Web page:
Project: Get Out and Walk 



United States Navy VFA‑151 NAS
North Island, CA



26th August 2004

Lt. Jason Doyle Walker

A Navy jet that crashed into San Diego Bay on Thursday night had been diverted to North Island Naval Air Station because it was running low on fuel while practicing aircraft carrier landings offshore, the Navy said yesterday.

The pilot of the aircraft, an F/A-18C Hornet, had been trying to land on the carrier Abraham Lincoln before he was ordered to change course for the Coronado airfield, said Lt. Kim Marks, 3rd Fleet spokeswoman.

Upon landing, the pilot was unable to stop the jet, and it rolled past the end of the runway and into the bay. Lt. Jason Doyle Walker ejected safely, and San Diego Harbor Police pulled him from the water uninjured about 20 minutes later.

Walker reportedly told rescuers that his brakes failed upon landing.

An investigation is under way.

About 9 p.m. yesterday, the jet was hoisted in one piece from the water, said Coronado naval base spokesman Steve Fiebing.

The Hornet had rested in shallow water, its tail and the fuselage's upper half above the water. The Navy had placed a floating boom around the aircraft to contain any leaking fuel. Armed security boats guarded the plane yesterday and kept sightseers at a distance.

The jet probably will be carted a few hundred yards away to North Island's Naval Aviation Depot, which is the Navy's major repair center for Hornets.

A few more details about the crash were available.

The jet is a single-seat strike fighter from Squadron VFA-151, based at Lemoore Naval Air Station near Fresno.

The squadron was conducting routine carrier qualifications off Southern California. To maintain their proficiency for landing on carriers, pilots must regularly practice landings in which a metal tailhook snags wires stretched across the flight deck.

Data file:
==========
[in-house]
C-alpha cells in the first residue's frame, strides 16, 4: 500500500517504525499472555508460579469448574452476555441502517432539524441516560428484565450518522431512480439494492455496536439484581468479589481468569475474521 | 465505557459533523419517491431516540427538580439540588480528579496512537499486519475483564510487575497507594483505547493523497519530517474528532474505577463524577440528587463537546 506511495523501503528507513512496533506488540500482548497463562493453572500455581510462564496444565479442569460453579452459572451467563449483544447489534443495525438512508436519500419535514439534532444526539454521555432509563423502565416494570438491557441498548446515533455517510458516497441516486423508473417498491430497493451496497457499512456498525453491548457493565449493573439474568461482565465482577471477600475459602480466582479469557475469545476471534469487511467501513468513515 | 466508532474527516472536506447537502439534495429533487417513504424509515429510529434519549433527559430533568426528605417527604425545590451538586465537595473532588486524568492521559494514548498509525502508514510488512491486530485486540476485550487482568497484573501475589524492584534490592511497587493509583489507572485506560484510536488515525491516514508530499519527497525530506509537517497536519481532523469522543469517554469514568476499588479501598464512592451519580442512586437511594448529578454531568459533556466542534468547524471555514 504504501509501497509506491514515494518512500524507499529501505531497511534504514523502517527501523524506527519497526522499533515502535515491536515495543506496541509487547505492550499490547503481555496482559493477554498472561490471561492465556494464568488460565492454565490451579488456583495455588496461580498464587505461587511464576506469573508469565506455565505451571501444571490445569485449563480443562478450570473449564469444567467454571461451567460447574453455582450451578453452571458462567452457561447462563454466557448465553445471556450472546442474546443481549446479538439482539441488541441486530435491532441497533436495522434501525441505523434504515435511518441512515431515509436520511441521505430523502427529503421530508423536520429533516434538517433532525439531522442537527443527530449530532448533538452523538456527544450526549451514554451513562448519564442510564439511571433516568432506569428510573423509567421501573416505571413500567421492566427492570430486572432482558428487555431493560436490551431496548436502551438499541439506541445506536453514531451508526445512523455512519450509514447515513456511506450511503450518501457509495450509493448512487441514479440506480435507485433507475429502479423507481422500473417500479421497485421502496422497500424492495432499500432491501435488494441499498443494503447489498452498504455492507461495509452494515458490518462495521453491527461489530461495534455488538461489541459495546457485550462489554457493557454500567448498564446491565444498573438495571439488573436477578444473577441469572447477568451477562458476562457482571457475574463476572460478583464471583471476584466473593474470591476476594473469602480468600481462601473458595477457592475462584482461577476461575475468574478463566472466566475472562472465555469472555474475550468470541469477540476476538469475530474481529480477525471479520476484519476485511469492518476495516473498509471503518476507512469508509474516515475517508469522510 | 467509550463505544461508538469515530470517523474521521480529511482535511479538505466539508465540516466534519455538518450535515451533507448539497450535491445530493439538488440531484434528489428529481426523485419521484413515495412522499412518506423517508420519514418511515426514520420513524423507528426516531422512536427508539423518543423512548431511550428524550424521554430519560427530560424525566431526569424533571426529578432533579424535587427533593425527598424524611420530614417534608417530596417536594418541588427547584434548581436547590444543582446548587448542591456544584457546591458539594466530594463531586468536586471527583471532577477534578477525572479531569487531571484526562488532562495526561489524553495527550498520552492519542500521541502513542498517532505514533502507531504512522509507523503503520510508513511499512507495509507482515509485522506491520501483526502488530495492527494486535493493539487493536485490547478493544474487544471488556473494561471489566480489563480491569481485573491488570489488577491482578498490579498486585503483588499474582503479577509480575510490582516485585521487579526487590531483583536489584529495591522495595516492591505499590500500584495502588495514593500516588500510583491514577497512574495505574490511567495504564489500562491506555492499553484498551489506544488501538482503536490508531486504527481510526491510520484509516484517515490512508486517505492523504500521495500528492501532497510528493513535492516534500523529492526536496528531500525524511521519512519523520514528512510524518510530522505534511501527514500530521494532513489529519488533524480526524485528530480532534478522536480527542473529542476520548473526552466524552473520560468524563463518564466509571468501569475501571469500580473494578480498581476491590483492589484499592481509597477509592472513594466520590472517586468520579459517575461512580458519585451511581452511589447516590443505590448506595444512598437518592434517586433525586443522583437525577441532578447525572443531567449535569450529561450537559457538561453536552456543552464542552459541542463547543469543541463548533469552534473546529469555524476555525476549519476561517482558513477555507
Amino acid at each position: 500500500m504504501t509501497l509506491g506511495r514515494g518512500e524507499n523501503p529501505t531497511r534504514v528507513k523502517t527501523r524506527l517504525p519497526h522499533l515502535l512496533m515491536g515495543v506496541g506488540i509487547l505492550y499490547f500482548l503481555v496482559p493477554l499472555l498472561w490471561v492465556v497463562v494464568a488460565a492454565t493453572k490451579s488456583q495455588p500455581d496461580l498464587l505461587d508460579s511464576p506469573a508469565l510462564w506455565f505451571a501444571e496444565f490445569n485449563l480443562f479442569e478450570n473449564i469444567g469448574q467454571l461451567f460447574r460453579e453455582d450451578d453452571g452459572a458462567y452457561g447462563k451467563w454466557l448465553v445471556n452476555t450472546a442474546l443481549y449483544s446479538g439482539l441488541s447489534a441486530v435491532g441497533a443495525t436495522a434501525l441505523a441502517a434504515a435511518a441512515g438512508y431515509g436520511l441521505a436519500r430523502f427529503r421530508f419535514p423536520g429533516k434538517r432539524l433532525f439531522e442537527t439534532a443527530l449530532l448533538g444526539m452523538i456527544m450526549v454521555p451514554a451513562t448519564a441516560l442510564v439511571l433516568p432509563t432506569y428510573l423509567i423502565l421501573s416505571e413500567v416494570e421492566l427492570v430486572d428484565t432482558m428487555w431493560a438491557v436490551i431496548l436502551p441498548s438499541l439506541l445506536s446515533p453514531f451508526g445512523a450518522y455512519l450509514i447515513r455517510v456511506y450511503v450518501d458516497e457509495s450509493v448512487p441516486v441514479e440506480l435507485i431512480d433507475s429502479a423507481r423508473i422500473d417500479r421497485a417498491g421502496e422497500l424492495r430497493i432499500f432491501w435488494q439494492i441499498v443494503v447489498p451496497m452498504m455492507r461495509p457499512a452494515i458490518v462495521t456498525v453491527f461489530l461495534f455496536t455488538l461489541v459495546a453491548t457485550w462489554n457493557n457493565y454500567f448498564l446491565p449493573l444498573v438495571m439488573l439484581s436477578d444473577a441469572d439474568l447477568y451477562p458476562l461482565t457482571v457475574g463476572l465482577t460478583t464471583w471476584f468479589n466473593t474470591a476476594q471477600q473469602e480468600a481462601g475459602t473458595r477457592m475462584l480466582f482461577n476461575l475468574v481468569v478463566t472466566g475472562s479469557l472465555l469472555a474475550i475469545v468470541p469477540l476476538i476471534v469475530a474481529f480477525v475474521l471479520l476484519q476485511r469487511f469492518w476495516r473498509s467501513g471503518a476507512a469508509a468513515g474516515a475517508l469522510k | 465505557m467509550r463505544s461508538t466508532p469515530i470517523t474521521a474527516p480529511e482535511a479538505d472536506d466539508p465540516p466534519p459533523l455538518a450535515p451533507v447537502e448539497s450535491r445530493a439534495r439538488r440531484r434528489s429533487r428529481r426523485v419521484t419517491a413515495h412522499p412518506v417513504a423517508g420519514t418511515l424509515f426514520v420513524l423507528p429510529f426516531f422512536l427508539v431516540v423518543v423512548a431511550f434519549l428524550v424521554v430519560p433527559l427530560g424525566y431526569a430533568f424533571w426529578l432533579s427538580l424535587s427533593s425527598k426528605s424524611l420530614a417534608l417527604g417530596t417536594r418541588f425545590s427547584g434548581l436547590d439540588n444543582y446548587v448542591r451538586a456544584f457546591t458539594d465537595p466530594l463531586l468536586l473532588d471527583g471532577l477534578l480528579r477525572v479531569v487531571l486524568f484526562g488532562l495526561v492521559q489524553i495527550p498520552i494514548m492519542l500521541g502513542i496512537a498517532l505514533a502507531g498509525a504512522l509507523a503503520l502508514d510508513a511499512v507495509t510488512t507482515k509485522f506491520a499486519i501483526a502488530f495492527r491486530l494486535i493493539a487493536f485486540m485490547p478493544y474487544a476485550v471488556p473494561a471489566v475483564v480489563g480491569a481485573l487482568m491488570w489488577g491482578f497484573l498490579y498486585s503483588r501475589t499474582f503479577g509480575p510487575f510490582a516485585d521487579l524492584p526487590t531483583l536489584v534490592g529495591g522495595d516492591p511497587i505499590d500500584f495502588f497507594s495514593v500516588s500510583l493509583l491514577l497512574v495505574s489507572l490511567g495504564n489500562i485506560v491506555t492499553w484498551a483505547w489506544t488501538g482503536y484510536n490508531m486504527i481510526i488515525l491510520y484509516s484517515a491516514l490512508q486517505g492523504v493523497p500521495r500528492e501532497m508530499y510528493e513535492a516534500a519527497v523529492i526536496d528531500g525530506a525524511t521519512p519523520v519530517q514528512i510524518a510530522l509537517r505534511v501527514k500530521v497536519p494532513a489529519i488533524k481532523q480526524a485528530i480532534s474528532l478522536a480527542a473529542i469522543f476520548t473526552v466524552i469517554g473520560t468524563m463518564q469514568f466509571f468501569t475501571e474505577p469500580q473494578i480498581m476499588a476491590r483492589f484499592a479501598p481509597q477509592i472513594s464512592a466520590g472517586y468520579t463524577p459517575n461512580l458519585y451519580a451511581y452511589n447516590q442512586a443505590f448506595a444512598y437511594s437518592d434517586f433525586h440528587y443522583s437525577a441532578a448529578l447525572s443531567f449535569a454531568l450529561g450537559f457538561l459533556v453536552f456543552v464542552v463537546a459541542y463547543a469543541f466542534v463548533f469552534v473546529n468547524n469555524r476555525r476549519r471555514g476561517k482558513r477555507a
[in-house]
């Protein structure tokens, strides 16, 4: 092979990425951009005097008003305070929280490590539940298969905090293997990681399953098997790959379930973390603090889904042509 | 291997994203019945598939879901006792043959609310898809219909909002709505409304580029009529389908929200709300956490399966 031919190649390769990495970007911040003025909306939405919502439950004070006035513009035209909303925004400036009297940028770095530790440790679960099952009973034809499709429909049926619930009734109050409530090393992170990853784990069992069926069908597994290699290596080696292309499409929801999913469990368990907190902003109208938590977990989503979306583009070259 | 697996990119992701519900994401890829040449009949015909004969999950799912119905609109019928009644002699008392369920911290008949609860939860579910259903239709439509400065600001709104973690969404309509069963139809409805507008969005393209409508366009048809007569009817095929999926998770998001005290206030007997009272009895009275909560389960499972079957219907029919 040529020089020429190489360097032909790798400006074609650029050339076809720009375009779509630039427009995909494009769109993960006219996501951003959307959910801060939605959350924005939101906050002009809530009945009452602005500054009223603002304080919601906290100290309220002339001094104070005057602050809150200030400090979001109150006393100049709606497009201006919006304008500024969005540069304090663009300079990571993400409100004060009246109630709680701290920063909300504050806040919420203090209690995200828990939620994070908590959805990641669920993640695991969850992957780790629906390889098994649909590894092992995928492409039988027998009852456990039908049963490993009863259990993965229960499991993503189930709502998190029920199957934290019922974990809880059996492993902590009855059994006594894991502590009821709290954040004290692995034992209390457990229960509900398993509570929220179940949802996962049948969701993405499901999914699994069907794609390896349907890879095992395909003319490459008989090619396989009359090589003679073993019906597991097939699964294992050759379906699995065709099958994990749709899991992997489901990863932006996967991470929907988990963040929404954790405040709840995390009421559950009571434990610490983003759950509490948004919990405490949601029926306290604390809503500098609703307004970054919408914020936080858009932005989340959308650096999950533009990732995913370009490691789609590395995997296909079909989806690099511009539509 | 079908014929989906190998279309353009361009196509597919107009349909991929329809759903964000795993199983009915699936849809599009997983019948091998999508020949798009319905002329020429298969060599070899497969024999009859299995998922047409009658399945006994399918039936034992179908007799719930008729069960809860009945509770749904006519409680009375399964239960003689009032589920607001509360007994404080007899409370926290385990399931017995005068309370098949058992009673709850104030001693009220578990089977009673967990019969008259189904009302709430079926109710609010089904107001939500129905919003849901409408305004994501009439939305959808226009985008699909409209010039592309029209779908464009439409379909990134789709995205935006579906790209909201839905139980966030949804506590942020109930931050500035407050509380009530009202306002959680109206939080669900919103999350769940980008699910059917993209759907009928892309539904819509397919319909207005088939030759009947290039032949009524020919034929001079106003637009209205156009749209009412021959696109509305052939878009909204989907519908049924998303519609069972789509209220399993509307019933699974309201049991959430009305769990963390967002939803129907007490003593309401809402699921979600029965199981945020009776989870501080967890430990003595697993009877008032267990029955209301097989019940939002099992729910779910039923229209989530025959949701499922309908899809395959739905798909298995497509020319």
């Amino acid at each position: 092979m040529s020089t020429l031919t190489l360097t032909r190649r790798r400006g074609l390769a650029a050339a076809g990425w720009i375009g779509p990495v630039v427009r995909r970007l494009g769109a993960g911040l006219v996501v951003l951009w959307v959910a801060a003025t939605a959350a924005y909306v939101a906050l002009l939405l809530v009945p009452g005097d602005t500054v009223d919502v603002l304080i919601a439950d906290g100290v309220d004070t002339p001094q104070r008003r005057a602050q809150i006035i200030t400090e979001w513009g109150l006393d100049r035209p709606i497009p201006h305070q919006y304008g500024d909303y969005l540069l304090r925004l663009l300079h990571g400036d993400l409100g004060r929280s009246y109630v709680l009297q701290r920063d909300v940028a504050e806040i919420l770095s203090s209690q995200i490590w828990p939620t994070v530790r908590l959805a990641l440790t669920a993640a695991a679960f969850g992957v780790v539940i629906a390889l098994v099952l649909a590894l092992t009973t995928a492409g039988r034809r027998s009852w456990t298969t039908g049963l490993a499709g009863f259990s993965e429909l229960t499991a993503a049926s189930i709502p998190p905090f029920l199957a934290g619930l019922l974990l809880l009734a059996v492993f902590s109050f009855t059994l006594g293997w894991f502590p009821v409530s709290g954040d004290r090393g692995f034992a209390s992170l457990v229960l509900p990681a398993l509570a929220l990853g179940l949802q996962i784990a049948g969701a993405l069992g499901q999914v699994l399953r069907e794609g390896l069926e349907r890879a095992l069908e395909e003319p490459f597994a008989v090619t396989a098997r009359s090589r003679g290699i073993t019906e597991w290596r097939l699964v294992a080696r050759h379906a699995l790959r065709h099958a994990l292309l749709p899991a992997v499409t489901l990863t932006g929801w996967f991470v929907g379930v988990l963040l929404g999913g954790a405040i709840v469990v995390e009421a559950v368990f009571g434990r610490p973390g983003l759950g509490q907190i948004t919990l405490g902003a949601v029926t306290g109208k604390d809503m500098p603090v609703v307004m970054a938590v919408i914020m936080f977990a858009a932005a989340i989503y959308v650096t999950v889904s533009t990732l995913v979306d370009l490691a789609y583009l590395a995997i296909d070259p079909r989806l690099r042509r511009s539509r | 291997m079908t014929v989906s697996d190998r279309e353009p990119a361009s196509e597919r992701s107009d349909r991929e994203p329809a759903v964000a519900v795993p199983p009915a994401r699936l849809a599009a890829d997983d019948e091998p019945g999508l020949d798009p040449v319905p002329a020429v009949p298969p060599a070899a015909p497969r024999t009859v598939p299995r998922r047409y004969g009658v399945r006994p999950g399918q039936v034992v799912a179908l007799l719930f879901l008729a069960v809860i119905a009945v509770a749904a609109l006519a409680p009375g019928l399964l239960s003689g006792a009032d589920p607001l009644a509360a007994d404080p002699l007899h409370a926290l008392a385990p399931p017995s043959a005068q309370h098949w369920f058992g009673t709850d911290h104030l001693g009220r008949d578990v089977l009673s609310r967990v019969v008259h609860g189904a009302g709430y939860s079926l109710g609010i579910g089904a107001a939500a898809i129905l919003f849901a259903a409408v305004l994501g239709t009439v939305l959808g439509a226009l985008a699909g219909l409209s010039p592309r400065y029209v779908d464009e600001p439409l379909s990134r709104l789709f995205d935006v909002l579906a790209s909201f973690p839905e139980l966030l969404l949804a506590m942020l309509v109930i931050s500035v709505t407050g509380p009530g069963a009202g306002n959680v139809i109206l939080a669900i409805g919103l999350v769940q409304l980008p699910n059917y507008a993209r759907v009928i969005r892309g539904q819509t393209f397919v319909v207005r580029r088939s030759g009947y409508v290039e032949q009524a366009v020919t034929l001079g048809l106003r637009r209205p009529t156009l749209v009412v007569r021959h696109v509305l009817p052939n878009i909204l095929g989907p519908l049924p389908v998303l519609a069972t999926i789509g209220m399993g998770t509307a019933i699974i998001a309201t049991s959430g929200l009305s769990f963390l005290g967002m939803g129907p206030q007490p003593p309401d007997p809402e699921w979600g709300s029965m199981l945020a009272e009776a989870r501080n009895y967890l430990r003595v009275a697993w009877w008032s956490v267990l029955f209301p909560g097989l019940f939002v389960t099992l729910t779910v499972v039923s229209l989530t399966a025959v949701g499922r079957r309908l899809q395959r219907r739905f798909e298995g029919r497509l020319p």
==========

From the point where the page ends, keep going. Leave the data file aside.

For safety reasons, the practices are conducted close to airfields so pilots having problems can make an emergency landing.

Procedure calls for aircraft to be diverted to the nearest airfield as a precaution whenever fuel tanks get low, Marks said.

The Hornet flew a routine approach course, passing over the beach near the Hotel del Coronado and landing on the airfield's northwest-pointing runway, Fiebing said.

The jet careened off the end of the runway and across the base's Moffett Road, then plunged into the bay, coming to a stop about 100 feet from shore.

Although the air base has an emergency arresting wire to halt wayward aircraft, Fiebing said he didn't know whether the system was operating Thursday night or if the Hornet had its tailhook extended.

The Hornet was the 13th F/A-18 jet since October 2003 involved in an accident that caused a death or serious damage to the jet.

Five Marine Corps aviators have been killed in four Hornet crashes during that time, according to Naval Safety Center records. There have been no Navy Hornet deaths.

James W. Crawley: (619) 542-4559;


                                                                                        SignOn San Diego

The $40 million F/A-18C Hornet jet that crashed into San Diego Bay while landing at the U.S. Naval Amphibious Base in Coronado was hoisted out of the water on Friday night.